Step 1 of 13
Quality keyed lock
A lock that is sturdy, well-made and will stand the test of time and force. A good quality lock will usually be key-operated from both sides. Look for locks that meet the Australian lock standard.
A three-point (or triple) lock has one central lock, plus an internal rod that connects to two additional locks, one above the main lock and one below it. It is significantly more secure than a single lock as it locks at three points on the door jamb.
Deadbolts have no spring activation and are thicker and heavier than spring latches. The locking bolt is typically made of steel or brass, is not rounded or angled at the end and extends about 25mm into the door frame. It can be either key-locked from the inside or with a turning mechanism.
Electronic, smart or keyless locking An electronic lock that doesn’t use a traditional key. You gain access via a keypad located at or near the door, which requires entering a numeric code; a fingerprint scan; or remotely via a smartphone or electronic control (you can also monitor who comes and goes).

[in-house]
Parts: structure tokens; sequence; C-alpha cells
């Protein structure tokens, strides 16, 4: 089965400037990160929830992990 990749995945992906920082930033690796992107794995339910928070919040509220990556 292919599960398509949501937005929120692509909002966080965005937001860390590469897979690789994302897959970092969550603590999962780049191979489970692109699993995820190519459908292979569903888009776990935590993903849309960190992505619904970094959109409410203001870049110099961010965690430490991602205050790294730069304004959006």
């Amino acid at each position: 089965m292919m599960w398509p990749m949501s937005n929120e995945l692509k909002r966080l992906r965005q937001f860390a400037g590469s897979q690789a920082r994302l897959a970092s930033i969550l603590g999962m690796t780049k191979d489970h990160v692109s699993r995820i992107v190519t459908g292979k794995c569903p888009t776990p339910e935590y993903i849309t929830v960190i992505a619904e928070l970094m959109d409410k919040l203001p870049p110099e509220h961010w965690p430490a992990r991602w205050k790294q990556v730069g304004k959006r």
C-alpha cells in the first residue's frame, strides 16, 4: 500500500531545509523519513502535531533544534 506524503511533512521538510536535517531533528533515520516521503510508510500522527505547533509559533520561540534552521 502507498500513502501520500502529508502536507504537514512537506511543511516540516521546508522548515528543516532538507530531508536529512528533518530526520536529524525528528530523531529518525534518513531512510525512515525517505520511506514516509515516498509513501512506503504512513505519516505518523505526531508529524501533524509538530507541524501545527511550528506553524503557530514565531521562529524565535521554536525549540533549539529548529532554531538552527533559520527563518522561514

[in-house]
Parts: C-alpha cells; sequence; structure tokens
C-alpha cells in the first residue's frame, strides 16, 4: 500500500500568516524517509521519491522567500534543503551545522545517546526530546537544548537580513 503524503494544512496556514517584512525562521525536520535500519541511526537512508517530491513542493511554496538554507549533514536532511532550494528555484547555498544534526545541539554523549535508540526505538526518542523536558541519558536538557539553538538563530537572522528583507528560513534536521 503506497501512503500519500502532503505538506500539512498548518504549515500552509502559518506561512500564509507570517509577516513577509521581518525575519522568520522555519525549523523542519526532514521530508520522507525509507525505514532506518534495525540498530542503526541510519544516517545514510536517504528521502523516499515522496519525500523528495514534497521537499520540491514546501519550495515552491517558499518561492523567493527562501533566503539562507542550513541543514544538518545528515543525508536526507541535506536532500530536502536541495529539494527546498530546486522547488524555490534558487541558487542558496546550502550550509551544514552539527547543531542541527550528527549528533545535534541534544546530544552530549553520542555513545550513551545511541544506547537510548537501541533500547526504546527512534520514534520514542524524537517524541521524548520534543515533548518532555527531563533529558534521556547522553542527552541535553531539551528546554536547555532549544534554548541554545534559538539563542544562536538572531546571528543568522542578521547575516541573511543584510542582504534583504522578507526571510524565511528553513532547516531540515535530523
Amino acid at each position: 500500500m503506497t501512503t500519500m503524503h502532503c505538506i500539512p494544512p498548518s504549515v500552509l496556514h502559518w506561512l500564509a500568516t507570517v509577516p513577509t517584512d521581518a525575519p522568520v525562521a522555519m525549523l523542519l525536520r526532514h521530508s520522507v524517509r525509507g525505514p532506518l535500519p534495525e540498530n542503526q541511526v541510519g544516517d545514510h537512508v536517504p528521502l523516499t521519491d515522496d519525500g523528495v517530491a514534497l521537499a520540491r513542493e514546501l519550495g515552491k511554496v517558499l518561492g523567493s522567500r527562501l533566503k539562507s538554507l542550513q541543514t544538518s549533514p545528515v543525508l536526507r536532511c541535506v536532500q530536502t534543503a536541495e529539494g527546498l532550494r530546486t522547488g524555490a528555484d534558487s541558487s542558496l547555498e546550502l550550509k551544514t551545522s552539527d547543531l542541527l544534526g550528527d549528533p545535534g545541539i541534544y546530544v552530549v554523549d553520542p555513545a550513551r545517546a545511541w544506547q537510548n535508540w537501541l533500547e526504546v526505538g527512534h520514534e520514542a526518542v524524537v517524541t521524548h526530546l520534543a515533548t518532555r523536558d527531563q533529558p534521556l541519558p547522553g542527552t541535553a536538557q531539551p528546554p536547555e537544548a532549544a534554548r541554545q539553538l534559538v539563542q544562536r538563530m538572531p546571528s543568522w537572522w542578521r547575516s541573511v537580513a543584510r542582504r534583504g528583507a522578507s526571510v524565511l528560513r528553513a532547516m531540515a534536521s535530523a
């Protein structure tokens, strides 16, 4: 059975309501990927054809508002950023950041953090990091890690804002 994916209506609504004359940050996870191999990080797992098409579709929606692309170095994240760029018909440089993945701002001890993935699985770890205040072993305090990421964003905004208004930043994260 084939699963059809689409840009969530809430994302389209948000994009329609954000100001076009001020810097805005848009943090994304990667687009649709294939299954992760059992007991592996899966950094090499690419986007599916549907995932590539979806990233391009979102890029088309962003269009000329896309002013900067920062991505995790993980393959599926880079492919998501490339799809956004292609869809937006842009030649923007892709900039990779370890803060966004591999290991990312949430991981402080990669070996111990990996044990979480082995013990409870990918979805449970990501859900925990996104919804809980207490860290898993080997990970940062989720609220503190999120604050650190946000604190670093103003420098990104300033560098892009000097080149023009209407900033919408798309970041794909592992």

One-way vision meshA mesh for screen doors that restricts vision to one-way so that people looking from the outside, cannot see in.
Motion sensorA device that detects movement in an area is where they shouldn’t be (eg, an intruder) and sends an alert to your control panel, which alerts your monitoring centre.
Monitored alarm systemA monitored system alarm will alert a call centre if the alarm gets triggered and this call centre will contact the police.
Unmonitored alarm systemThis system sets off a loud siren inside and outside the house when the alarm is tripped. This system relies on your neighbours nearby to call the police if you are not home.
Window and door sensorsDoor and window sensors will sound an alarm (emit a siren, trigger your home security system or sending you an alert on your phone) when someone picks a lock or climbs through an open window or door.